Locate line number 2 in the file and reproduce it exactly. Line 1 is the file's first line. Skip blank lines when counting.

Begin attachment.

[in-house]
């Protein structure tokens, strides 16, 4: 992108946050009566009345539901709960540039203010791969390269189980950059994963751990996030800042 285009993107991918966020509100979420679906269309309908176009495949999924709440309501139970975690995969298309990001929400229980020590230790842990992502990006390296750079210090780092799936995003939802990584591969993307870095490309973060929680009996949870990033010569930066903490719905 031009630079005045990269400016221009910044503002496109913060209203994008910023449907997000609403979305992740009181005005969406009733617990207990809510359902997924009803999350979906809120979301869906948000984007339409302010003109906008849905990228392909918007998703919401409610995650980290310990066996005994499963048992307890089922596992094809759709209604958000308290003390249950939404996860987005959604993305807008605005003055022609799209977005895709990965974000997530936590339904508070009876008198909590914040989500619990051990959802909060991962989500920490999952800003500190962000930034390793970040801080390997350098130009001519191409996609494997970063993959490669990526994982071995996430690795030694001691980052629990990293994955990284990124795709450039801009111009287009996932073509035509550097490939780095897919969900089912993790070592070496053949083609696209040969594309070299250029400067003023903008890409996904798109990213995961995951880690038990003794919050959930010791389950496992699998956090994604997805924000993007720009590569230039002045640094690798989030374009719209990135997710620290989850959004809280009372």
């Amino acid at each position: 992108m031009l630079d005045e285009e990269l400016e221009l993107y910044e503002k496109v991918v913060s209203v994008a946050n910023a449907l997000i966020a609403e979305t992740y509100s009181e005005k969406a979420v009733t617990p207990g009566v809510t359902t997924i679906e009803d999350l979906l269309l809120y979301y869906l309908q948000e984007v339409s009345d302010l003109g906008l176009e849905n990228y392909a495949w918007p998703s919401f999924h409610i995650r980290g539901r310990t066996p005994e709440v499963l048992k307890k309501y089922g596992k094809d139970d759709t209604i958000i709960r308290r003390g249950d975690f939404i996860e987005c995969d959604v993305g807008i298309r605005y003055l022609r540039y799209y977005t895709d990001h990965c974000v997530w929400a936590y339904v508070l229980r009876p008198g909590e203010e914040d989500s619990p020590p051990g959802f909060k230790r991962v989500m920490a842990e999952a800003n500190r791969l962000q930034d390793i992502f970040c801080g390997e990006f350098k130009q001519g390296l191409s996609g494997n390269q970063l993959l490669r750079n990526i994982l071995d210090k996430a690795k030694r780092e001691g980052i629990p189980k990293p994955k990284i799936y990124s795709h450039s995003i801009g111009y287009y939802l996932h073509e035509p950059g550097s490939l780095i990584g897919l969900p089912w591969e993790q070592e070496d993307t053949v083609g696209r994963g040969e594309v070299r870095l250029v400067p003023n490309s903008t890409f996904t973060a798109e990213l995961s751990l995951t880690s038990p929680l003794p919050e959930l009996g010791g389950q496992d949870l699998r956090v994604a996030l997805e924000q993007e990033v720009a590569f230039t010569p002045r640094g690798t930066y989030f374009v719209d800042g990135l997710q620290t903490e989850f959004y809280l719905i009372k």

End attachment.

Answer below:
């Protein structure tokens, strides 16, 4: 992108946050009566009345539901709960540039203010791969390269189980950059994963751990996030800042 285009993107991918966020509100979420679906269309309908176009495949999924709440309501139970975690995969298309990001929400229980020590230790842990992502990006390296750079210090780092799936995003939802990584591969993307870095490309973060929680009996949870990033010569930066903490719905 031009630079005045990269400016221009910044503002496109913060209203994008910023449907997000609403979305992740009181005005969406009733617990207990809510359902997924009803999350979906809120979301869906948000984007339409302010003109906008849905990228392909918007998703919401409610995650980290310990066996005994499963048992307890089922596992094809759709209604958000308290003390249950939404996860987005959604993305807008605005003055022609799209977005895709990965974000997530936590339904508070009876008198909590914040989500619990051990959802909060991962989500920490999952800003500190962000930034390793970040801080390997350098130009001519191409996609494997970063993959490669990526994982071995996430690795030694001691980052629990990293994955990284990124795709450039801009111009287009996932073509035509550097490939780095897919969900089912993790070592070496053949083609696209040969594309070299250029400067003023903008890409996904798109990213995961995951880690038990003794919050959930010791389950496992699998956090994604997805924000993007720009590569230039002045640094690798989030374009719209990135997710620290989850959004809280009372």